I’m not sure of the exact life span of polo in Menominee and Marinette, but I know it existed in the late 1930s and early 1940s. World War II was in progress and there wasn’t much entertainment for local folks. The movie theater was a big hit. Bowling and dartball leagues were organized in the Twin Cities. Many of the games were played in the basement of the family home. 

Horseback riding was a good pastime when the weather was more favorable. Menominee had a riding stable at the old “Round Barn,” which was located on Highway 577 at the western edge of Park Avenue (18th Avenue), not far from today’s airport grounds. 

 One of the players on the M&M Twins was Charley Goldberg, a personable and likable Marinette man who ran a successful men’s clothing store on Hall Avenue. I knew Goldberg the polo star in my tender years at it wasn’t until my later newspaper years when we became friends. Goldberg was a member of the advisory board of the Green Bay Packers when the team was struggling to stay alive in the NFL. He loved to promote ticket sales in the M&M area and he tapped the newspaper for help. 

Goldberg would invite coaches and players from the Packers to come to Marinette for social visits at the old Silver Dome in the 1950’s and 60’s. He would host a “smoker party” where fans could have a beer and consume sausage, cheese and crackers. Goldberg and I, along with Jimmy Gleason of the Marinette Eagle-Star and Bud Vieth, Goldberg’s top aide in the clothing business, would attend press parties hosted by the Packers during the Vince Lombardi era. 

Goldberg loved talking about the days when he was a polo player and the M&M Twins were among the stronger teams in the Midwest Polo League, which included teams from Milwaukee, Chicago, the northern suburbs of Chicago and Minneapolis. 

Some of the players on the Twins were Dr. Howard Sellevold, Dr. Kenneth G. Pinegar, Owen Pinegar, Don Grossinger and Leo Dillon, the latter from Green Bay. Although not an original member of the team, Cy Hoebreckx, a Marinette-Menominee businessman, also was a team member.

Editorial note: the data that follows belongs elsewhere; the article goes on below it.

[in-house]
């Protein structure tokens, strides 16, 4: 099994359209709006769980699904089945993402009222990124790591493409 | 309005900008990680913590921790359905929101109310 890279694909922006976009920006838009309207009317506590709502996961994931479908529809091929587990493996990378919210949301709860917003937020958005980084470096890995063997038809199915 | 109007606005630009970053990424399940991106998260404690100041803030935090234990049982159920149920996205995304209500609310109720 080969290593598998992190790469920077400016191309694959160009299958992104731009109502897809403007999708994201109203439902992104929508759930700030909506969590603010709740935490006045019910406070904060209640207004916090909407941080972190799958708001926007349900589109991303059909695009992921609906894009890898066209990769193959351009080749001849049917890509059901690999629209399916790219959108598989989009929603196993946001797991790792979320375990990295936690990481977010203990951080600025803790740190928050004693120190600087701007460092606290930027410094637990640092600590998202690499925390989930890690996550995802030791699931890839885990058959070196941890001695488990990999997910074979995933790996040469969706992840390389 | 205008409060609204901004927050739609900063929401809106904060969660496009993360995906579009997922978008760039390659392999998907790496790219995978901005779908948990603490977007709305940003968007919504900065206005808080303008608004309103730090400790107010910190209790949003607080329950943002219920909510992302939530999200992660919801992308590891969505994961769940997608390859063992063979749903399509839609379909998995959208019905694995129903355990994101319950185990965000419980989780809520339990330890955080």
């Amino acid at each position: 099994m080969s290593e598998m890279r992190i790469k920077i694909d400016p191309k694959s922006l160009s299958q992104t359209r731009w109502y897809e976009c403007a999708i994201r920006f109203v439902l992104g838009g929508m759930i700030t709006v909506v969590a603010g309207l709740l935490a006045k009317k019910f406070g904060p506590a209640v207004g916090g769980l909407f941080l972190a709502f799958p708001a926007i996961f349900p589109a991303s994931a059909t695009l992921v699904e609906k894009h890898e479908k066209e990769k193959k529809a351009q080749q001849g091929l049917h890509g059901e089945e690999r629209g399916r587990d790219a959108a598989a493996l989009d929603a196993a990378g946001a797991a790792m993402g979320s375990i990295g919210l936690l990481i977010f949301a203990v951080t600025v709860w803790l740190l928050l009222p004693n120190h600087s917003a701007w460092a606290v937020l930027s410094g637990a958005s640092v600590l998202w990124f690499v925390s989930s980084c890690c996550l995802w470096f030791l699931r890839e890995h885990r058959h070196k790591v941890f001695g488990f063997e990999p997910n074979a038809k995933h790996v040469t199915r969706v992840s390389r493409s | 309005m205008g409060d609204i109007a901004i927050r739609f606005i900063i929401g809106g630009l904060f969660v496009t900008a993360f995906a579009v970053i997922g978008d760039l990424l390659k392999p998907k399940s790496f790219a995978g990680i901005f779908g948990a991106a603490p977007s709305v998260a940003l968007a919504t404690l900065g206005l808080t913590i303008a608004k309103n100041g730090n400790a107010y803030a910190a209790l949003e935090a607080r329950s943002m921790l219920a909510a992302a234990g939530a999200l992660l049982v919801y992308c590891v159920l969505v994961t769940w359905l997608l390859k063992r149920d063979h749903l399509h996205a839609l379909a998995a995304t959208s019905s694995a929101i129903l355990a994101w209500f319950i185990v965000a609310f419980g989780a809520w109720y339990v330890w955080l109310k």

Sellevold owned a riding academy on Shore Drive and is credited with putting the M&M Twins together to compete against the finest in the Midwest. The Pinegar brothers were his first recruits.

A 300-yard long polo field, 100 yards wide, was carved out in the southern section of the present-day airport. The goal posts were 24 feet apart. Because of the strenuous nature of the game, each rider used two to four horses per game. The ponies were not show horses, but specifically bred for speed and mobility. Most of the horses used by the local team were raised in Texas. 

One of Dr. Sellevold’s horses was named Smokey. I got to lead Smokey from the Round Barn stable to the polo field. The joyful task was twofold — I got to lead a beautiful horse to the playing field and I got to see the game without buying a ticket. We usually got a 25-cent tip if the home team won its match. 

Four players made up the lineup for the Twins. Goldberg played the No. 1 position; Dr. Ken Pinegar the No. 2 position; Sellevold was at No. 3 and Dillon was at No. 4 position and was known as the “back” or “goal tender” post.

According to the Herald-Leader, a record crowd cheered the M&M Twins to a 11-5 win over Brookfield in a 1939 contest. Fans come from the Upper Peninsula and Green Bay area when the Twins played at home. 

World War II erupted on Dec. 7, 1941. Like so many other sports teams across America, the M&M Twins were forced to disband. Men were summoned to military service, and gasoline rationing put the brakes on travel. 

The M&M polo team may have had a short life span on the playing field, but its mallets carved a long history in the M&M lore.